NEIL CAVUTO, HOST: We caught up with Treasury Secretary John Snow to check in on the economic fallout of the president's proposals. And something more pressing, the snow.
First reaction to that economic hit from the secretary named Snow. Earlier, I asked him if he was worried about all this snow?
JOHN SNOW, TREASURY SECRETARY: Not really. Those are one-time effects, and they wash out pretty fast. But for the people who are affected, certainly, weekend sales could well be dramatically impacted in a number of locales. This has been a major storm.
CAVUTO: Do you think that it could actually hit our GDP for the quarter, that this might mean it's going to be less growth than was originally predicted?
SNOW: You know, they tend to wash out, these effects, because the sales that didn't occur on a particular weekend occur on another day, subsequently. So, they tend to wash out.
The people who wanted to buy that VCR that didn't buy it on the Sunday when they couldn't get out of their driveway, they go buy it the next week. So, we tend to wash out.
CAVUTO: I apologize, sir. I want to switch to Social Security and now some key Republicans who seem to be saying what you want isn't what we're necessarily going to get. Are you worried that this is almost a non-starter?
SNOW: No, I'm really not. I'm actually encouraged. I'm encouraged, because this issue is being talked about here on your show. It's being headlined in the newspapers around the country. It's the subject that is featured in the dialogue that's on the floors of the Congress now. No, I'm encouraged.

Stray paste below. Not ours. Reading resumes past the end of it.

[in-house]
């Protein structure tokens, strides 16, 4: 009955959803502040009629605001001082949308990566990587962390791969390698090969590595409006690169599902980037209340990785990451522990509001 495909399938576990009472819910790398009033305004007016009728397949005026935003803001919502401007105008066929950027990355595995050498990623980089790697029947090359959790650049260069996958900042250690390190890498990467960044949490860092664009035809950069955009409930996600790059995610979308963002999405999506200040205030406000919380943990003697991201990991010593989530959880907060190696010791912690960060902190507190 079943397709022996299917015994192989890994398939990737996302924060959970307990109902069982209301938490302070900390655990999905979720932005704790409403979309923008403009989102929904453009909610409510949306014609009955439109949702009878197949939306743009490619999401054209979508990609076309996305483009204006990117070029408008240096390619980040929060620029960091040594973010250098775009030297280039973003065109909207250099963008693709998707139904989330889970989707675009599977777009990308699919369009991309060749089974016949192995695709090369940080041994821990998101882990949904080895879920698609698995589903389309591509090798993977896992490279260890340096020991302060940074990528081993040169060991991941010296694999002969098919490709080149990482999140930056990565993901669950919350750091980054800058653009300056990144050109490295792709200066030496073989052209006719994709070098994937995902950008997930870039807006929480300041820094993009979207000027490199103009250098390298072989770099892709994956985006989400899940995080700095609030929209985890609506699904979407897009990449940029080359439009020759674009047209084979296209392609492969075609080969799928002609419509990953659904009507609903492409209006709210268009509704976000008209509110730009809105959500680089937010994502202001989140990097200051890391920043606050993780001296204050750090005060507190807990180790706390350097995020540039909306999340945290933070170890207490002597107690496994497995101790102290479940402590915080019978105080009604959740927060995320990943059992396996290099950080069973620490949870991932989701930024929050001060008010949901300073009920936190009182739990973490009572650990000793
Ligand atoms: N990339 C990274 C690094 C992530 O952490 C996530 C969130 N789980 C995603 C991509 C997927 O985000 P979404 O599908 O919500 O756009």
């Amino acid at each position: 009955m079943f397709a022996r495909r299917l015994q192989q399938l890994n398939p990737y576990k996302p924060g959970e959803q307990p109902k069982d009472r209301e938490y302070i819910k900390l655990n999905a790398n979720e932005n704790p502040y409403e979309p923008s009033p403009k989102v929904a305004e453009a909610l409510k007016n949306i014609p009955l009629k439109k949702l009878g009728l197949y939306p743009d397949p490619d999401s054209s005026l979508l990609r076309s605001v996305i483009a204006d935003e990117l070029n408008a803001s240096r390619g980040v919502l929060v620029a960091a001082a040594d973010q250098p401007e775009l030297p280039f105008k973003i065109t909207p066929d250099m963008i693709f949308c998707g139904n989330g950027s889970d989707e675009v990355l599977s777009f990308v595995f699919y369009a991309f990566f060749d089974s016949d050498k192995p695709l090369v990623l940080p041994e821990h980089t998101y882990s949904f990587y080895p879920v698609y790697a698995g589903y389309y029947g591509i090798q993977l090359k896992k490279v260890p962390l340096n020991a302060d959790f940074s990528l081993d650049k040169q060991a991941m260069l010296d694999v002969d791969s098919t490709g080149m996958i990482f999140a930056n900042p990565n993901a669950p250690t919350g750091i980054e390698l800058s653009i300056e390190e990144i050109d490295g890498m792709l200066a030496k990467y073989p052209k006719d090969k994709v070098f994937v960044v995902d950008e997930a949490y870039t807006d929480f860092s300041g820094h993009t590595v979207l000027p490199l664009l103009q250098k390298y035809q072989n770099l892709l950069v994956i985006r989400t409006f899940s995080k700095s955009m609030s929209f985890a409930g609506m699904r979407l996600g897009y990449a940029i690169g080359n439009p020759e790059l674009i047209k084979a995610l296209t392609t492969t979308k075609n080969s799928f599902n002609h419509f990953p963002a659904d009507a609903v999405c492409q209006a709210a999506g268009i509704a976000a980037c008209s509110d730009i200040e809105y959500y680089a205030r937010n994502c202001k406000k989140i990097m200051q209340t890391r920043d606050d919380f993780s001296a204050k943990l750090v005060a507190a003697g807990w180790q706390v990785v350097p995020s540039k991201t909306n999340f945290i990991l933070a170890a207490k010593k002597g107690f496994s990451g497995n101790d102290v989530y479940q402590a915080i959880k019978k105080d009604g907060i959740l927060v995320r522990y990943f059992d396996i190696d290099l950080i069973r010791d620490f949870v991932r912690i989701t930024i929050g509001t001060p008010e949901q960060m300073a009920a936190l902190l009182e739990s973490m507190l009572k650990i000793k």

We know it's just the beginning, Neil. And we have a real education job to do here to take the message out about the nature of the problem. But all the attention the issue is getting, I think, is very, very healthy.
CAVUTO: Do you find it interesting that some of the middle ground, that either wayward Republicans are talking about, and certainly wayward Democrats, it will give you some of these quasi-private account data, but you're going to have to give something to us. That is either hike the salary range at which you increase Social Security taxes, or you know, either means test it, or raise the age. Something like that, as the negotiating point.
SNOW: Well, of course, that's where the process starts. People staking claims, laying out positions, that's to be expected. What we want to see happen here is the legislative process move forward. And those cards get on the table.
CAVUTO: But are you interested, sir, in one of those cards being raise the income threshold — it's at $90,000 now. Maybe make it, you know, $110,000, $150,000, as some have said.
SNOW: Well, my basic bias, as reflected in the president's statements, is we shouldn't fix this problem by raising taxes. That's the European path. That's the path that reduces job prospects, raises unemployment.
There are better ways to fix it. But it's not helpful to the end result for to us be negotiating here with ourselves in effect.
CAVUTO: All right, John Snow.
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